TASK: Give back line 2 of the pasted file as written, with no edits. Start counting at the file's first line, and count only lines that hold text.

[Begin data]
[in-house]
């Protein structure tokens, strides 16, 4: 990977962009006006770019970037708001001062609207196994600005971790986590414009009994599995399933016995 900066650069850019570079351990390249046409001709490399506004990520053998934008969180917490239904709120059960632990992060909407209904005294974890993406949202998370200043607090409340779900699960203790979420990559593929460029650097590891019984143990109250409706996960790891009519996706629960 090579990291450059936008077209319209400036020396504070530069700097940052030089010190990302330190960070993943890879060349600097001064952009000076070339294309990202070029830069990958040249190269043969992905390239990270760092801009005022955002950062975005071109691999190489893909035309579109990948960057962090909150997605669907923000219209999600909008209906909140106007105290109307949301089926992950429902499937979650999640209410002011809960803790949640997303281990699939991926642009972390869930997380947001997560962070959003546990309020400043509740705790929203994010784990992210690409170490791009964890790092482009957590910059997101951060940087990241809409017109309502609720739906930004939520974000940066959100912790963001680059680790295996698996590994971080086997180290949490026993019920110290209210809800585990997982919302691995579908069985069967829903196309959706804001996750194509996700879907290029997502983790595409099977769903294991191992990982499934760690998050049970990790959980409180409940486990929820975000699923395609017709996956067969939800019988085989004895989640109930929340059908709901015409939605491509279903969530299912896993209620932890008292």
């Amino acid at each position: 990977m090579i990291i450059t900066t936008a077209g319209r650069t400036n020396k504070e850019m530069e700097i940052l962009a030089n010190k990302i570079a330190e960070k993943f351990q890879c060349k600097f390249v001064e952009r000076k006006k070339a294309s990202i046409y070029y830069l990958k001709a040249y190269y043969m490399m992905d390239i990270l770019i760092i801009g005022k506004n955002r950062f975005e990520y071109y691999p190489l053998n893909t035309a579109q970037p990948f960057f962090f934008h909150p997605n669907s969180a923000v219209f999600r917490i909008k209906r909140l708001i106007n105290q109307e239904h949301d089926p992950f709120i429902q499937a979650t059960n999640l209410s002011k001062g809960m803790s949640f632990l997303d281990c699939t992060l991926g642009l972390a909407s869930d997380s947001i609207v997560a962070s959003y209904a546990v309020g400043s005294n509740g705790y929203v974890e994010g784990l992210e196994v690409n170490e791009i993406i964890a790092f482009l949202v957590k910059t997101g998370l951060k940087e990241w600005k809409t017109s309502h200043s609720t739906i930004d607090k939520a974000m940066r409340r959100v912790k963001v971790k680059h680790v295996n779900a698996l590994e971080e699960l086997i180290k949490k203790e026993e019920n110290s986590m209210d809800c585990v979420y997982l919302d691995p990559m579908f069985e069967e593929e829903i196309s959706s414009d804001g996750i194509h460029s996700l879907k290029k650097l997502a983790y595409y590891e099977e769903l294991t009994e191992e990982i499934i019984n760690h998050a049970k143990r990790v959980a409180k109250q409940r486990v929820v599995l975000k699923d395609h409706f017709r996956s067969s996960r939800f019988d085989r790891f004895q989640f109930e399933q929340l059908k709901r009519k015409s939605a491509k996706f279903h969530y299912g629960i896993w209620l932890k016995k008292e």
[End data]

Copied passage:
């Protein structure tokens, strides 16, 4: 990977962009006006770019970037708001001062609207196994600005971790986590414009009994599995399933016995 900066650069850019570079351990390249046409001709490399506004990520053998934008969180917490239904709120059960632990992060909407209904005294974890993406949202998370200043607090409340779900699960203790979420990559593929460029650097590891019984143990109250409706996960790891009519996706629960 090579990291450059936008077209319209400036020396504070530069700097940052030089010190990302330190960070993943890879060349600097001064952009000076070339294309990202070029830069990958040249190269043969992905390239990270760092801009005022955002950062975005071109691999190489893909035309579109990948960057962090909150997605669907923000219209999600909008209906909140106007105290109307949301089926992950429902499937979650999640209410002011809960803790949640997303281990699939991926642009972390869930997380947001997560962070959003546990309020400043509740705790929203994010784990992210690409170490791009964890790092482009957590910059997101951060940087990241809409017109309502609720739906930004939520974000940066959100912790963001680059680790295996698996590994971080086997180290949490026993019920110290209210809800585990997982919302691995579908069985069967829903196309959706804001996750194509996700879907290029997502983790595409099977769903294991191992990982499934760690998050049970990790959980409180409940486990929820975000699923395609017709996956067969939800019988085989004895989640109930929340059908709901015409939605491509279903969530299912896993209620932890008292």